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10 of the smartest things I did in the first 10 years of my career that helped me become successful

Published by Business Insider on Fri, 10 Aug 2018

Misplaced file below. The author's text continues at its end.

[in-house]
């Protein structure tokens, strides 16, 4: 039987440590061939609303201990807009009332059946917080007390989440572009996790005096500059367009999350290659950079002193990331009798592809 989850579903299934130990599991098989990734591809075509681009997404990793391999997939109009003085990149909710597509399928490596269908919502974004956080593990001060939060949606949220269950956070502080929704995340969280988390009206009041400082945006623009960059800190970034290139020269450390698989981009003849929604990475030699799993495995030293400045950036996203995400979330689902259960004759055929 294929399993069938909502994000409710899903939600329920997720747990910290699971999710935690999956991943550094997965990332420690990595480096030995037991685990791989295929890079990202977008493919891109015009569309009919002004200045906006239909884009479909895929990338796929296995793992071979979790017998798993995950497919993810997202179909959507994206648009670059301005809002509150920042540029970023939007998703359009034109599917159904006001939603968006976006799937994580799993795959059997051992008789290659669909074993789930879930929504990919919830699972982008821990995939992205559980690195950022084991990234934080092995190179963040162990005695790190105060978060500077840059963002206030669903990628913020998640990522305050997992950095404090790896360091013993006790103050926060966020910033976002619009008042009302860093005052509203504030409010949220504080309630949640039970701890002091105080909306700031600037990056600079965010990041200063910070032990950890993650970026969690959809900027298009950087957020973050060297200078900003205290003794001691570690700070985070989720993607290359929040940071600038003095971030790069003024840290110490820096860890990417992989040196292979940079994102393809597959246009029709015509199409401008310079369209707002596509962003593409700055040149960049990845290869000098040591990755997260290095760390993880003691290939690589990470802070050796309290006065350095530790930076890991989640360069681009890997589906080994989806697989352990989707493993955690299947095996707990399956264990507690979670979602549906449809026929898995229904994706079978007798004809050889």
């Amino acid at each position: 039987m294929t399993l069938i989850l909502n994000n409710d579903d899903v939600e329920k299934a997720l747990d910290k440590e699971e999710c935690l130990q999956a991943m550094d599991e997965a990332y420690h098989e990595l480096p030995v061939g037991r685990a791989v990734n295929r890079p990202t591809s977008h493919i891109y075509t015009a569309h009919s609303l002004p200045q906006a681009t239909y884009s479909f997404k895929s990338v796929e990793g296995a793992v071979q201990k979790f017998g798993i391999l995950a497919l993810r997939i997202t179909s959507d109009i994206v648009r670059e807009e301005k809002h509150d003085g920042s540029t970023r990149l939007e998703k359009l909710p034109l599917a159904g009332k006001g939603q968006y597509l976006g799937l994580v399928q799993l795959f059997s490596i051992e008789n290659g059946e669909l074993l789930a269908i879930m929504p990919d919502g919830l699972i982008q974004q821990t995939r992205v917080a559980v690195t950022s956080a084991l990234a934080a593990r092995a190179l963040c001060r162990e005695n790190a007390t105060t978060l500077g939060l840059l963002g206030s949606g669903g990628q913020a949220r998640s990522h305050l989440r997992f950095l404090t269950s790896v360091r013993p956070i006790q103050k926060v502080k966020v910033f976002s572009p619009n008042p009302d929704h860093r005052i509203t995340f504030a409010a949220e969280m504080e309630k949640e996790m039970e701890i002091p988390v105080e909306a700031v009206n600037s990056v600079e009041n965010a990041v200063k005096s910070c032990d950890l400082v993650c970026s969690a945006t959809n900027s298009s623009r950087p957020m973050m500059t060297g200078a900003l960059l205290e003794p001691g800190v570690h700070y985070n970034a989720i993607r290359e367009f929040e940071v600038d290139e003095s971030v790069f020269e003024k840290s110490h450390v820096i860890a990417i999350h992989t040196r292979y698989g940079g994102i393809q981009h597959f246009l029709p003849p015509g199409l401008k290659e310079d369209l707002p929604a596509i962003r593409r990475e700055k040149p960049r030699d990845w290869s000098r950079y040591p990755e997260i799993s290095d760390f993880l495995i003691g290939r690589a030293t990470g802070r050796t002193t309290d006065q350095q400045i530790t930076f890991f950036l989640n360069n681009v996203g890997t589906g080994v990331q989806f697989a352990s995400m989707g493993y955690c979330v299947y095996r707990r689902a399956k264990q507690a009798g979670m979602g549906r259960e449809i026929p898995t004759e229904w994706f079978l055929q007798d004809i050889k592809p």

Not everyone gets to say that they genuinely love their job, but I am lucky enough to be able to do so. As a freelance writer and a former editor for a womens lifestyles website, I get to write about topics that interest me, work from the comfort of my own home, go to cool events in New York City, test out new beauty and tech products on a regular basis, work with amazing people, and even sometimes travel to incredible locations. Being a member of the press obviously comes with a lot of wonderful perks, and these can often cause people to believe that my job is easy. While I certainly wouldnt say that its rocket science, I also wouldnt call it simple. In a typical day, Ill write anywhere from six to 10 stories for the various nine websites that I work for and do all this on a deadline.The daily work, however, doesnt really compare to the struggle it took me to get to the position I'm in today. Being hired as a full-time editor for a womens lifestyle website in New York City is hard. The field is extremely competitive, and as the journalism world overall dwindles in size, job openings have become less and less frequent. I get a lot of questions about my job from everyone: how I got hired as an editor, how I continue to get work as a freelance writer, how I am able to get all of the perks that I get, and how I manage everything on my own. The short answer' Its not easy, and it requires a lot of dedication. The long answer' There were some pretty smart things I did in the first 10 years of my career, and while some are specific to this job, others canand shouldbe done by everyone. I always made it a point to be nice to everyone I met.While I've met a ton of really awesome people in this industry, I've also, unfortunately, had my fair share of "Devil Wears Prada" moments. Still, I always kept one thing in mind: the fact that every industry, no matter how large, is smaller than it seems. This is especially true for New York media, where it often seems that everyone knows everyone. From the day I began as an intern up until now, I have tried to be as polite, respectful, and kind to everyone I work with or meet. It's paid off: I've made some great friends, I've learned how to network.I took on multiple internships as I looked for full-time positions.In college, I knew exactly what I wanted to do: be an editor for a women's magazine or website. I also knew that the competitive magazine world required at least one internship on your resume. I saw these as an opportunity, and I took them seriously.I started with an editorial internship where I worked for school credit while still in college. When I graduated college, I hoped to get a full-time job, but I was sending my resume out everywhere and hearing nothing. So, instead of giving up, I pursued more internships. I eventually completed an eight-month internship, then a nine-month internship before I was able to find a full-time job. Without these internships, I wouldn't have gotten the full-time editor position I ended up getting. The experience and networking I gained from all of my internships were what helped me get where I am today. I strongly suggest being open to as many internships as you need before giving up. I went to almost every event I was invited to and learned how to network.As a shy, somewhat awkward person, I always dreaded networking. Unfortunately, it's necessary in most fields, especially in the New York media world. I had to force myself to be a little more social, especially in the beginning of my career. In the end, it paid offmany of the connections I made at brand events and parties helped me down the road when I needed new positions. See the rest of the story at Business Insider
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